To the Editor:—
In the December 1998 issue of ANESTHESIOLOGY, Lenz et al. 1reported that close coupling between local cerebral blood flow (LCBF) and glucose utilization (LCGU) is preserved in animals anesthetized with 1 minimum alveolar concentration (MAC) of isoflurane or sevoflurane, (fig. 2). 1This conclusion seems to have been based on linear regression of the mean values of LCBF against LCGU for each of the regions examined and evaluation of the derived correlation coefficients (fig. 2). 1
Regression analysis of LCBF and LCGU values derived from autoradiographic experiments has been criticized on methodologic and statistical grounds. 2“Blood flow–metabolism coupling” conventionally refers to changes in blood flow within a brain region in response to changes in metabolism in that region. 3,4Evaluation of LCBF in relation to LCGU in many different brain regions under one particular set of conditions does not fit this concept. 2Regression analysis of LCBF on LCGU examines the homogeneity of the ratio of LCBF to LCGU among the various brain regions examined. 2
The results of the study by Lenz et al. 1suggest that isoflurane and sevoflurane alter the LCBF:LCGU ratio. We compared the LCBF:LCGU ratios for the 40 structures studied in the five conditions from their data (tables 1 2 and 3). Isoflurane and sevoflurane both increased the mean ratio of LCBF:LCGU in a dose-dependent fashion, with isoflurane producing the most marked effect (table 1).
This analysis remains open to the statistical criticism 2that the variability between animals was eliminated by using mean values of LCBF and LCGU, thereby underestimating the real uncertainty in the LCBF–LCGU relation.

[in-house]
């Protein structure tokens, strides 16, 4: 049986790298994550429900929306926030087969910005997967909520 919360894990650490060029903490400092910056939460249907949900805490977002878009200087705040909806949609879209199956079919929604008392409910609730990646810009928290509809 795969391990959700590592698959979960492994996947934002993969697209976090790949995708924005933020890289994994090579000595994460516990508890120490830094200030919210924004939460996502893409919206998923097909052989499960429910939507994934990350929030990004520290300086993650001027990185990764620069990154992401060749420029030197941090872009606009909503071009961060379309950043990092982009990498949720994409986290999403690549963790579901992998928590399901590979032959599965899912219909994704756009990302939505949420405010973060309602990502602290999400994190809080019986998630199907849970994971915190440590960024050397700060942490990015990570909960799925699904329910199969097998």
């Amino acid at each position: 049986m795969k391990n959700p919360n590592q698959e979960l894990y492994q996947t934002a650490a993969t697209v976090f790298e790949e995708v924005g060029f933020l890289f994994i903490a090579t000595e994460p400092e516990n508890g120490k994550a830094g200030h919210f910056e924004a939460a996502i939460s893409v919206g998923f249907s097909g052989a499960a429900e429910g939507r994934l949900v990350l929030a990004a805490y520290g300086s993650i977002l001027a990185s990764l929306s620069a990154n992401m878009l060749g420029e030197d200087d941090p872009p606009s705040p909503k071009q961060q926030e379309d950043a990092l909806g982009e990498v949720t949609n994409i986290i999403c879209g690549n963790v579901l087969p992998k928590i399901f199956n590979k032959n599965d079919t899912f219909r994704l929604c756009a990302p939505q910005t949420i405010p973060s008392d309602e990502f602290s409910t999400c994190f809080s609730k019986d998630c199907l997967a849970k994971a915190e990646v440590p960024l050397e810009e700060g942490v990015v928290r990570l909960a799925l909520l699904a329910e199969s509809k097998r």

The experimental design used by Lenz et al. 1does permit exploration of blood flow–metabolism coupling through analysis of the relation between LCBF and LCGU within specific brain regions as the LCGU is depressed by increasing concentrations of anesthetic. Figure 1
(based on data 1from their tables 2 and 3) shows the LCBF response to increasing anesthetic concentrations in two brain regions, with similar mean values for LCGU and LCBF in the conscious animals. The data suggest that LCBF in these two brain regions responds differently to increasing concentrations of isoflurane and sevoflurane, because, despite similar decreases in LCGU with increasing MAC multiples, LCBF appears to decrease in auditory cortex but to increase in the inferior colliculus. The analysis of these data 2could not be attempted with the information provided in the original report. 1
In summary, further analysis of the data reported by Lenz et al. 1supports previous observations that inhalational anesthetics increase the ratio of mean cerebral blood flow/cerebral metabolic rate for oxygen (CBF/CMRO2) in a dose-dependent fashion. 5Inspection of the data for individual brain regions suggests that a detailed analysis 2of flow–metabolism coupling may reveal significant regional differences.